Employee Retention Strategies

4 Employee Retention Strategies

Table of Contents

What is Employee Retention?

Employee Retention refers to the strategies, policies and processes implemented by an Organisation in order to reduce employee turnover and retain its employees. Employee retention should not apply to all individuals, instead these strategies should be targeted to high-performing employees that an organisationneeds to maintain in their workforce and culture.

Employee retention can be measured as a percentage rate. Over the course of a year, if 5 out of 10 employees leave an organisation, then the employee retention rate is only 50%. The higher the retention rate the better it is for the organisation.


What is Employee Turnover?

Employee Turnover is the process of replacing one employee with another. Employees can leave for a variety of reasons; termination, resignation, retirement, transfers, illness etc. A high turnover rate can negatively impact a company’s productivity and efficiency, since employees take skills and knowledge with them when they leave, and recruiting and training a replacement can be a time consuming and costly endeavor.

A high turnover rate is also an indication of unhealthy work practices or a hostile work culture, and is an important indicator of identifying policy, managers or processes that are counter-productive to organisational and employee well-being. Many organisations track turnover rate by departments, demographics (women vs men), business units or teams for this reason. Before implementing employee retention strategies, it is important to identify the root cause of the turnover rate in order to fix those issues first.


What is the cost of a High Employee Turnover?

Studies indicate the cost of replacing a productive employee can range from 50% – 200% of their annual salary, depending on their position, role, responsibilities and specialised skills they bring with them.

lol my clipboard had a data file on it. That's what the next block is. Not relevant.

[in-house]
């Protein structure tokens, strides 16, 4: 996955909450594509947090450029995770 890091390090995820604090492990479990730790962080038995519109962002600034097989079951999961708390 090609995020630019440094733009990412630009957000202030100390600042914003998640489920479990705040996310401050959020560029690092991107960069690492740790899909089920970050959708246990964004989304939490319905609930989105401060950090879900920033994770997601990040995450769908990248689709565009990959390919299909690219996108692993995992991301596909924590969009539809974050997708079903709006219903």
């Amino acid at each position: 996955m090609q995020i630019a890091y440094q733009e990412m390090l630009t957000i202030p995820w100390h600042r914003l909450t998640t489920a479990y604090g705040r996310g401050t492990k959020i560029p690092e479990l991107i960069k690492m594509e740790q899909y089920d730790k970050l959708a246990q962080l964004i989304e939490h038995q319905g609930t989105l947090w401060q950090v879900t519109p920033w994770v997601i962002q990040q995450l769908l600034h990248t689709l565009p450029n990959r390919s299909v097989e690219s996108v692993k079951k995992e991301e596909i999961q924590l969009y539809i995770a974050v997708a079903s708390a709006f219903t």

In addition, it can decrease the overall efficiency, productivity and competitiveness of an department, team or company, thus also impacting potential revenue.


Employee Retention Strategy 1: Coaching & Mentoring

Pairing promising individuals with compatible senior leaders and managers can help reassure individuals of their growth and career progress in the organisation. In addition, coaches and mentors can help teach these individuals valuable skills and knowledge gained from their own experiences, which would in turn help them navigate challenges in the workplace more effectively.


Employee Retention Strategy 2:Orientation

The larger the organisation, the more time needs to be dedicated to orientation and onboarding of an employee to make them feel included and secure in their new role. While the first few weeks are very important to help align a new employee with internal values and culture, it is important for HR to set up orientation milestones during the year as a way to ingrain them. Employees that resonate with the workplace culture tend to feel a greater sense of loyalty to the organisation.


Employee Retention Strategy 3:Training and Career Development

Each employee should see a future within the organisation in order for them to remain motivated. One way to do this is to map out a career pathway and schedule trainings that will help and enjoy reach their career goals. One thing of note is to ensure that training and development plans are personalized to each employee, to enhance their strengths and bridge their weaknesses. Generic training pathways make employees feel more like cogs than individuals, which in turn can be demotivating.


Employee Retention Strategy 4:Employee Feedback

Employees should feel that they have a voice in shaping an organisation’s culture and future for the better. Leadership and HR need to cultivate a culture of openness that allows employees to express themselves and any criticisms freely. Employees who feel like they cannot voice issues, concerns or challenges they feel or see in a company will feel stifled and are unlikely to remain in such an environment for long periods of time.

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